Atmospheric Vortex Engine
Frequently Asked Questions
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Heat and work are two forms of energy. The first law of thermodynamics states that energy must be conserved: energy can neither be created nor destroyed. Work can readily be converted to heat. The second law thermodynamics sets a limit on the fraction of a given quantity of heat energy that can be converted to work. The production of work from heat requires heat flow from a hot source to a cold sink.
Carnot efficiency is the maximum efficiency that can be achieved when heat is transferred from the hot source to the cold sink. Carnot efficiency n is: n = 1- TC/TH, where TH is temperature of the hot source and TC is the temperature of the cold source, and where temperatures are in [K] degrees Kelvin. The portion of the heat that is not converted to work is delivered as low temperature waste heat at the cold sink.
Carnot devised an ideal cycle where the heat is received and given up at two definite temperatures. The efficiency of other ideal cycles such as the gas turbine cycle is close to the Carnot efficiency if one uses the average temperature at which the temperature is received and given up, closer yet if one uses average of logarithm of temperature.
The efficiency of typical gasoline engines is around 20%. The efficiency of coal and nuclear power plant is typically around 35%. The efficiency of modern high performance coal plants can be up to 45%. The efficiency of combined cycle gas turbine power plants can be up to 55%.
The heat sink for all of the above engines is either the air at the bottom of the atmosphere or a water body whose temperature is likely to be close to the air temperature. For calculation purposes engineers use a nominal cold source temperature of 288 K (15°C). The maximum work that can be produced by transferring heat from a given hot source temperature to 15°C is called exergy.
The maximum efficiency of nuclear power plants is less that that of a coal power plant because the fuel temperature must be kept low to prevent damage to the fuel bundles.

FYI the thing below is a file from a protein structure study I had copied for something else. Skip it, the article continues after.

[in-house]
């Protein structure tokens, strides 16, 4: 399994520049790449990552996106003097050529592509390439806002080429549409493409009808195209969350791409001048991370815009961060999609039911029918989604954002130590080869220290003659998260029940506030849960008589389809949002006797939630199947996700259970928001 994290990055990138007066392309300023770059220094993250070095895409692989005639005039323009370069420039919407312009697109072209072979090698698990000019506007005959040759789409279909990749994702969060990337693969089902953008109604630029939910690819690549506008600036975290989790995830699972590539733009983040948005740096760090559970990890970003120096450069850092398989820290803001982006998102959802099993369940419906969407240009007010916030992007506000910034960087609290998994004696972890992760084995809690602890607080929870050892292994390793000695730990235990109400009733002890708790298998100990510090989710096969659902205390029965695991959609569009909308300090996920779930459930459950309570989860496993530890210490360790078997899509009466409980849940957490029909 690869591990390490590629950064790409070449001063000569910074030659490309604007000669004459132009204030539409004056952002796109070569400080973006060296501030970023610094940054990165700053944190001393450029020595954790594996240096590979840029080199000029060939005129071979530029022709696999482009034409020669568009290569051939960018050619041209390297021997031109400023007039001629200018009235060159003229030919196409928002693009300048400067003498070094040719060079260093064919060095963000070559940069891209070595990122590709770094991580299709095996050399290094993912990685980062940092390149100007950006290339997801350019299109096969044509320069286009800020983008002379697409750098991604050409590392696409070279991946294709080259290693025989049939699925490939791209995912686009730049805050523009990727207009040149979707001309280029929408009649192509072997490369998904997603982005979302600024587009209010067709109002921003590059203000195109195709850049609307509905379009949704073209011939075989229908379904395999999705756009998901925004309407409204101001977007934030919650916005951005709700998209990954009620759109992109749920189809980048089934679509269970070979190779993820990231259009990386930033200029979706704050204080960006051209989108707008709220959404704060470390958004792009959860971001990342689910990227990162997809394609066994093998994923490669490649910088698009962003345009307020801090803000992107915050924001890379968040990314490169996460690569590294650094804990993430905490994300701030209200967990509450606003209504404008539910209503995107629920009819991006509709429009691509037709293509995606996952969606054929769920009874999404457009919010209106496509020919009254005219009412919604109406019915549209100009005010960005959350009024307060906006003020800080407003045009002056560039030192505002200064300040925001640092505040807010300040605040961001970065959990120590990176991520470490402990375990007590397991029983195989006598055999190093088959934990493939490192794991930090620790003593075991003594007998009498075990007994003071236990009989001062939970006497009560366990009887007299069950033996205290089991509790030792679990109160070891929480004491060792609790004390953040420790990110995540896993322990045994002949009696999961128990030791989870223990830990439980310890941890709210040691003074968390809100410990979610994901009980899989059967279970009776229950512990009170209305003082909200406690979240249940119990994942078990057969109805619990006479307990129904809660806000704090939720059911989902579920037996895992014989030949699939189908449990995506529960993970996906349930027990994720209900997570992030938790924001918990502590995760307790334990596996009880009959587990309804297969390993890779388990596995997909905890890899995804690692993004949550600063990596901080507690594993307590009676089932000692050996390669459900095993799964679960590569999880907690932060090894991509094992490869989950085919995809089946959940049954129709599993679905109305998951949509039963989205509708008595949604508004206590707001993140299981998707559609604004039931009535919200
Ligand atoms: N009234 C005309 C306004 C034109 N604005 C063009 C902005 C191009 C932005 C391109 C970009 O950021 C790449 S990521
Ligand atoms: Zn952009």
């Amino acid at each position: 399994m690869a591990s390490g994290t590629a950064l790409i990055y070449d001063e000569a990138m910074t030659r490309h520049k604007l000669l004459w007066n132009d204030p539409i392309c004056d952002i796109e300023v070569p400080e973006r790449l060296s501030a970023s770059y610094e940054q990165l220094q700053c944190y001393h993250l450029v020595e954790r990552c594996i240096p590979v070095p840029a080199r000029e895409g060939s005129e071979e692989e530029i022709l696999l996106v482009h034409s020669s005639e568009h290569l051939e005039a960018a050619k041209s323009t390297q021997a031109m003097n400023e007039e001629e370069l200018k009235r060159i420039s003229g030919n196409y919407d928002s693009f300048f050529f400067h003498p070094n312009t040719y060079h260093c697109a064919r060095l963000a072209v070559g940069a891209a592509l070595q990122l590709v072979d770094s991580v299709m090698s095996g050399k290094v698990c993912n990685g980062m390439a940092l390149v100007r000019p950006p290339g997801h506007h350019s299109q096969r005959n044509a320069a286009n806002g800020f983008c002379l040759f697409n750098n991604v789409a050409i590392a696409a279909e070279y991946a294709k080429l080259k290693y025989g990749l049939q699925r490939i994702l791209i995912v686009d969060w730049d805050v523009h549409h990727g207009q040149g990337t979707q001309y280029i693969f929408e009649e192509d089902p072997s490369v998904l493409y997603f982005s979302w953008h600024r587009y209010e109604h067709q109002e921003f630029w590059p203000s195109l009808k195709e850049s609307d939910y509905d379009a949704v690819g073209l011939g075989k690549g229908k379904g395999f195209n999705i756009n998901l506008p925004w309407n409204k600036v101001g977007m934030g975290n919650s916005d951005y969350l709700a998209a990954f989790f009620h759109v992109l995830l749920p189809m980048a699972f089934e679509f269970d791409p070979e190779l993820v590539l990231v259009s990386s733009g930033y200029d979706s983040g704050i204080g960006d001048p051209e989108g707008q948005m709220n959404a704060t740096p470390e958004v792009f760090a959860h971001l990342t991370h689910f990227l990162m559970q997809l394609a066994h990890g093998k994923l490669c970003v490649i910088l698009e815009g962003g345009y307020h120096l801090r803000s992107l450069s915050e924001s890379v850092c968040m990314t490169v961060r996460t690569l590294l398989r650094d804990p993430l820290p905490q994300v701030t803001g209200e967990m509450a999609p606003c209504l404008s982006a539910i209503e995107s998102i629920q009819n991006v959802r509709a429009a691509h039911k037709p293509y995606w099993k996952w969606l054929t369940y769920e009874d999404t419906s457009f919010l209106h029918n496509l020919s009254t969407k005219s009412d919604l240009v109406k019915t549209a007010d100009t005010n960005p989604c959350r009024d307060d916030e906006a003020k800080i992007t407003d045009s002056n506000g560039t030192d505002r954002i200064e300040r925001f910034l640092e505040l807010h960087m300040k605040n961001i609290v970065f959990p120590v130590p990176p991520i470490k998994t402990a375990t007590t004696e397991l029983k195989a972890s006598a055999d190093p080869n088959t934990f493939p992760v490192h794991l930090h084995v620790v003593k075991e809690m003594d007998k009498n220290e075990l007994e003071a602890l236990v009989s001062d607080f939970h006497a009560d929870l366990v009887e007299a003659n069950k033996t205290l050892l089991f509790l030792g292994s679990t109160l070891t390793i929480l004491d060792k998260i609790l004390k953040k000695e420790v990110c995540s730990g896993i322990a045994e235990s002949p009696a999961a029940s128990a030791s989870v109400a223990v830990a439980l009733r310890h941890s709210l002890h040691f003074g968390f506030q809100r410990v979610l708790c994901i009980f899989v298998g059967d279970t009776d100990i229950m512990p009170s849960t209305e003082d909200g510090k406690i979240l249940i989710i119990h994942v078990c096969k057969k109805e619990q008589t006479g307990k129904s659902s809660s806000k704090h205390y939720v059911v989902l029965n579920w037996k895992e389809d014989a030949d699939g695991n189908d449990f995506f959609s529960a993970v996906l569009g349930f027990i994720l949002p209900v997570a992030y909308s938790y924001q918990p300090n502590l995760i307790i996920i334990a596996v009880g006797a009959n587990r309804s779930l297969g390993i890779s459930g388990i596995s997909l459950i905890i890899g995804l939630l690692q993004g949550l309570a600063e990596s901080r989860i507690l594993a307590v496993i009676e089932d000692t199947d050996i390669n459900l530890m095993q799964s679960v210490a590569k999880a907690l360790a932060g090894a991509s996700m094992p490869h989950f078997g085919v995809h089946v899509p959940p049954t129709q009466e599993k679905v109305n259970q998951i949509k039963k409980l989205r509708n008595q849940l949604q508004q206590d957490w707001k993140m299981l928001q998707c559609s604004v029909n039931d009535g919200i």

The efficiency of the atmospheric process is the Carnot efficiency calculated using the average temperature at which heat is received as the hot source temperature and the average temperature at which heat is given up as the cold source temperature. Taking the average temperature of the hot source as +20°C and the average temperature of the cold source as -20°C, the efficiency is 14%. 14% of the 128 W/m2 transported upward by convection is converted to work. Atmospheric work production averages 18 W/m2.
The thermodynamic efficiency of atmospheric upward heat transport is roughly independent of whether the heat is transported as sensible or latent heat. For more information on atmospheric efficiency see: Thermodynamic cycle of the atmospheric upward heat convection process.
A reversible process is a process where work production is the maximum allowed by the Carnot principle. An irreversible process is a process where the work is less than allowed by the Carnot principle. Work readily reverts to heat. In order to capture work, controlled expansion has to take place in a device such as a turbine; there must be a means of getting the work out of the system such as a mechanical shaft – thus the name shaft work.
Atmospheric convection is a highly irreversible process. The kinetic energy of the wind all eventually reverts to heat. In addition, failure to constrain the expansion results in the production of heat instead of work.
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